How Chinkus’ businesses ‘kill’ Kenyan retail outlets

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Once, Kenyan government welcomed the Chinese with open arms, little didn’t the government realized that there will be more impacts than receiving financial tips and loans for developments.

70% percent of local companies in Kenya are complaining about the country’s increasingly hostile business environment as concerns rise over protectionism, forced technology transfers and tightening censorship.

“Challenging”, “hesitant” and “doubtful” are the kind of words most markets are using towards China and to describe the market.

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Local traders now say Chinese dealers are operating out of backpacks, evading taxes and undercutting the prices charged by local businessmen. There are claims that the Chinese have infiltrated countryside and are now operating small-scale farms in villages as far away as Kisumu, Kisii, and Kuria.

Concerns over the business climate are mounting, and range from rising protectionism and slow progress in market access to forced technology transfers and tightening internet censorship.

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There can be little question that the government needs to move with alacrity on the issue of Chinese petty traders, and on key investment issues concerning the national economy and the lives of ordinary people.

For instance, Kenya’s exports to China account for less than two percent of its total domestic exports. Kenya is the world’s fourth biggest exporter of cut flowers but its main export commodities to China are raw hides and skins (which it’s the biggest exporter to China in the world), scrap metals and sisal.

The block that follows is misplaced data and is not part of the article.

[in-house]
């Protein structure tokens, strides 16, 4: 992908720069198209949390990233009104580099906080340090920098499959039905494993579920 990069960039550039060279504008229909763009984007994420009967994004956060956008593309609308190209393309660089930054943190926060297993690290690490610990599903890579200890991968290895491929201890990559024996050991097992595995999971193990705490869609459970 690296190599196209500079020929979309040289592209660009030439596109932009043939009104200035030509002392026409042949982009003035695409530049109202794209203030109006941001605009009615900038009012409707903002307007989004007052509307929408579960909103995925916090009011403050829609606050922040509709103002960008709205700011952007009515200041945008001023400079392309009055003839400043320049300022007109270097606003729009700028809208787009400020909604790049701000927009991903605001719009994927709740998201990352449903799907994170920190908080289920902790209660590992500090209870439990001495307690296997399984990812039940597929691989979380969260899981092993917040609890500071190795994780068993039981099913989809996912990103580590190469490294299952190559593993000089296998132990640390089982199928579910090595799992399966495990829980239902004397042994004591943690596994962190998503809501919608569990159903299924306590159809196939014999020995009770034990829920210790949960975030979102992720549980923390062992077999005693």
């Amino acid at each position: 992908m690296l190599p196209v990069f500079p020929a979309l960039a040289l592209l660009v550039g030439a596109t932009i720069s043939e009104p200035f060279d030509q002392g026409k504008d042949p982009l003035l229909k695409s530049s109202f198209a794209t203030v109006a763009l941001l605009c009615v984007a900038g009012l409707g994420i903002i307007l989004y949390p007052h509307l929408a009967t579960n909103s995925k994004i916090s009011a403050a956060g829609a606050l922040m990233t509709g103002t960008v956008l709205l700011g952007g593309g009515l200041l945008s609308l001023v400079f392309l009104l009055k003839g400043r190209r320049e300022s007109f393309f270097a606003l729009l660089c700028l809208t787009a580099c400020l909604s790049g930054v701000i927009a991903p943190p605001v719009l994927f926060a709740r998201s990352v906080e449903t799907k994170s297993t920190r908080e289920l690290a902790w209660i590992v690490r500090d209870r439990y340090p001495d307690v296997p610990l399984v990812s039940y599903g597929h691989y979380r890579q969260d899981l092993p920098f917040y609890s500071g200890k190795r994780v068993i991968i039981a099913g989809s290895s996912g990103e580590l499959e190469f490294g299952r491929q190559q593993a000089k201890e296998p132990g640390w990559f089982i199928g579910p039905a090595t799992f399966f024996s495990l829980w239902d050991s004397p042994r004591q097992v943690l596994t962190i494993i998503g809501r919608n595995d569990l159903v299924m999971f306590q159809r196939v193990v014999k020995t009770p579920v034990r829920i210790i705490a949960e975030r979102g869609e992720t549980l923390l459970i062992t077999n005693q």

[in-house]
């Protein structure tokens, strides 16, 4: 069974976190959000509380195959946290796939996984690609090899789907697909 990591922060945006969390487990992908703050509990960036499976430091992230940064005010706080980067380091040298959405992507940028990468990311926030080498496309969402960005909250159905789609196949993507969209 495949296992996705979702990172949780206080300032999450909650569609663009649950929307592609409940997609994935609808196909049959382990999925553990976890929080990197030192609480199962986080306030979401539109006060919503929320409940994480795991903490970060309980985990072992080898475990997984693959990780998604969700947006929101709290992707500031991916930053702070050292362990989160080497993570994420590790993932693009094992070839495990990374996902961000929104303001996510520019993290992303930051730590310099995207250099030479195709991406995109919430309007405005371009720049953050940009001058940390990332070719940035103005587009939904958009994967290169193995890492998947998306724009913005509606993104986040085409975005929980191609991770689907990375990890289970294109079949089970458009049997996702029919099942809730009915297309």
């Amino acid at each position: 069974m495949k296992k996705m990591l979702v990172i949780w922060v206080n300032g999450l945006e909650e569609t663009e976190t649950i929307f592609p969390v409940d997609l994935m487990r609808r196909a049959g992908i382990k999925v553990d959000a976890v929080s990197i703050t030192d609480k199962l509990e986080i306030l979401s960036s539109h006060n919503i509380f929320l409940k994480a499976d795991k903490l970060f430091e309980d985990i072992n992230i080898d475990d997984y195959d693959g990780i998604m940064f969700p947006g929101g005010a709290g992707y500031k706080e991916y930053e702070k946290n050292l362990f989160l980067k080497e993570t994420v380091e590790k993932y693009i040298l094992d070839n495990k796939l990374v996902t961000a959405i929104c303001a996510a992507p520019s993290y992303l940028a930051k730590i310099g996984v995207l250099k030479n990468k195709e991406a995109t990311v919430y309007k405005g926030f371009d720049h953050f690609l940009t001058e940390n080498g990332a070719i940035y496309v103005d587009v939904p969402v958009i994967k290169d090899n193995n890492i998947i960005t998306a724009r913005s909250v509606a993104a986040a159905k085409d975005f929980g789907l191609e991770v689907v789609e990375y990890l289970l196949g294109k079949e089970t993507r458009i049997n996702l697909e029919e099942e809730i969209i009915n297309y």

Business economists state that Kenya is benefiting less than the Chinese noting that the greedy for quick loans is blindfolding the Jubilee government.

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A few months ago, Hundreds of Kenyan traders took to the streets of Nairobi accusing Chinese dealers of abusing tourist visas to come into the country and peddle cheap wares.

Scores of large Chinese corporations have moved into the East African country, and other parts of the continent, to build factories and roads and extract its oil and minerals.

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The Kenyan traders said the big businesses had been followed by thousands of small Chinese dealers who got tourist visas, then headed out to the streets to push anything from milk to electronics.

“The issue is to expel these Chinese from Kenya, the ones that are disturbing our customers. They are involved with every bit of our trading,” James Thamo, who owns a textile trade business and a hotel, told reporters.



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